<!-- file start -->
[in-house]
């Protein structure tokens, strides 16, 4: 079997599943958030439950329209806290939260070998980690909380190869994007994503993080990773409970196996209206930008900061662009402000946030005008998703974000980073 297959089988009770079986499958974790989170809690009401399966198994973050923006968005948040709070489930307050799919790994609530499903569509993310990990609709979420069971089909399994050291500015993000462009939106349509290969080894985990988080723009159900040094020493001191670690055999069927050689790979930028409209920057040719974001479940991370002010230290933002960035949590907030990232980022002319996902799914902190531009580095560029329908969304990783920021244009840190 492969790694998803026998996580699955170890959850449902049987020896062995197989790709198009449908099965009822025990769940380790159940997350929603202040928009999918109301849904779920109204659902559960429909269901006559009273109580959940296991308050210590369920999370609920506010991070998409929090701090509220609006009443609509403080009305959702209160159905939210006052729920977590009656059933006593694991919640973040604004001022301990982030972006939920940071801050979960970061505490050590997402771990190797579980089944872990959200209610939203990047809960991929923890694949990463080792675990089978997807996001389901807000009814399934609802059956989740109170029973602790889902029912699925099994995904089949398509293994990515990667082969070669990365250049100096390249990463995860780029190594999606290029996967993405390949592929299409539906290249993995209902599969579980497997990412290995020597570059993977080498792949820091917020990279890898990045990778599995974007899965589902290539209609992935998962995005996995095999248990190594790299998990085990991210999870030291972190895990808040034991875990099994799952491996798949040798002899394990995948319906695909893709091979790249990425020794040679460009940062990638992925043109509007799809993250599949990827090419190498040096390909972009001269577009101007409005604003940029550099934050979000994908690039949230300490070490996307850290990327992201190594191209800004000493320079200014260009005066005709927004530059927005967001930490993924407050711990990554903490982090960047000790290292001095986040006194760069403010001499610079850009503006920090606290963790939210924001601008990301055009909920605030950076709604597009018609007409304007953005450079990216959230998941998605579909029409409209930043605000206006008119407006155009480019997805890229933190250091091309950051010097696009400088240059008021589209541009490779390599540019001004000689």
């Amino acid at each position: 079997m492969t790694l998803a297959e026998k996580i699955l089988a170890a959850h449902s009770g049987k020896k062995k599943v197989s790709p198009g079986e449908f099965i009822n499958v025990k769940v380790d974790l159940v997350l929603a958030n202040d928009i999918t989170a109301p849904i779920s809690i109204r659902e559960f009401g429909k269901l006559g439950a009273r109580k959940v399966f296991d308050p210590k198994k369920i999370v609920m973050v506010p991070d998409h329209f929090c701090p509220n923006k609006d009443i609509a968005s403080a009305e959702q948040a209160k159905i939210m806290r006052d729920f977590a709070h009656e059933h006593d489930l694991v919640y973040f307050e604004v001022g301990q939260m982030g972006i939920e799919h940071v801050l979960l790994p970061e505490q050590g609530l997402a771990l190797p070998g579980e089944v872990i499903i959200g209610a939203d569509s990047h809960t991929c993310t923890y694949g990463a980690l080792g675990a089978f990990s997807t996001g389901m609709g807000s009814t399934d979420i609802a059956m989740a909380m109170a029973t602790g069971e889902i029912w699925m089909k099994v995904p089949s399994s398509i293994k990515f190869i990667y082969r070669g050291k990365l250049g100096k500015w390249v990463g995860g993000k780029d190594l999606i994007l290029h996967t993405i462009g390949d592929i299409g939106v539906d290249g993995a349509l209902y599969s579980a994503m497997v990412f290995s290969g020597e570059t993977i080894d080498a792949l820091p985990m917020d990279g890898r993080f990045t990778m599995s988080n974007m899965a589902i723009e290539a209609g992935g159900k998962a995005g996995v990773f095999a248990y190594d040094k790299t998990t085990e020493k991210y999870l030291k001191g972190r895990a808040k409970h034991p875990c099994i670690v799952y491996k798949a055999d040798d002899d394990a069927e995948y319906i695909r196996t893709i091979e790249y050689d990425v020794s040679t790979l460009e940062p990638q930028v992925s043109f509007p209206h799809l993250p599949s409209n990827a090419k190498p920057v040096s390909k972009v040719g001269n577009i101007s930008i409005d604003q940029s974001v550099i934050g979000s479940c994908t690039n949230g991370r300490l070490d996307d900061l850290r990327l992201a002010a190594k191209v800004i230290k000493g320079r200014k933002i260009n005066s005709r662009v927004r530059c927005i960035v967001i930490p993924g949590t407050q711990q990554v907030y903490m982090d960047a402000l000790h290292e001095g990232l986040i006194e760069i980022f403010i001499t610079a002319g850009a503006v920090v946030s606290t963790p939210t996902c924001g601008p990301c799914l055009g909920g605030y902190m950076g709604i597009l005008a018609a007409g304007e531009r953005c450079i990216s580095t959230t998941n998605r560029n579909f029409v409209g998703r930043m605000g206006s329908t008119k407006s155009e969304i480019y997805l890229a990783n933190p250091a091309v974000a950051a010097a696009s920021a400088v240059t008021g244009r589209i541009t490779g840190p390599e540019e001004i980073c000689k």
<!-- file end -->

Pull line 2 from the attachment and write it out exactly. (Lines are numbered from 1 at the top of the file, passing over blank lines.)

């Protein structure tokens, strides 16, 4: 079997599943958030439950329209806290939260070998980690909380190869994007994503993080990773409970196996209206930008900061662009402000946030005008998703974000980073 297959089988009770079986499958974790989170809690009401399966198994973050923006968005948040709070489930307050799919790994609530499903569509993310990990609709979420069971089909399994050291500015993000462009939106349509290969080894985990988080723009159900040094020493001191670690055999069927050689790979930028409209920057040719974001479940991370002010230290933002960035949590907030990232980022002319996902799914902190531009580095560029329908969304990783920021244009840190 492969790694998803026998996580699955170890959850449902049987020896062995197989790709198009449908099965009822025990769940380790159940997350929603202040928009999918109301849904779920109204659902559960429909269901006559009273109580959940296991308050210590369920999370609920506010991070998409929090701090509220609006009443609509403080009305959702209160159905939210006052729920977590009656059933006593694991919640973040604004001022301990982030972006939920940071801050979960970061505490050590997402771990190797579980089944872990959200209610939203990047809960991929923890694949990463080792675990089978997807996001389901807000009814399934609802059956989740109170029973602790889902029912699925099994995904089949398509293994990515990667082969070669990365250049100096390249990463995860780029190594999606290029996967993405390949592929299409539906290249993995209902599969579980497997990412290995020597570059993977080498792949820091917020990279890898990045990778599995974007899965589902290539209609992935998962995005996995095999248990190594790299998990085990991210999870030291972190895990808040034991875990099994799952491996798949040798002899394990995948319906695909893709091979790249990425020794040679460009940062990638992925043109509007799809993250599949990827090419190498040096390909972009001269577009101007409005604003940029550099934050979000994908690039949230300490070490996307850290990327992201190594191209800004000493320079200014260009005066005709927004530059927005967001930490993924407050711990990554903490982090960047000790290292001095986040006194760069403010001499610079850009503006920090606290963790939210924001601008990301055009909920605030950076709604597009018609007409304007953005450079990216959230998941998605579909029409409209930043605000206006008119407006155009480019997805890229933190250091091309950051010097696009400088240059008021589209541009490779390599540019001004000689």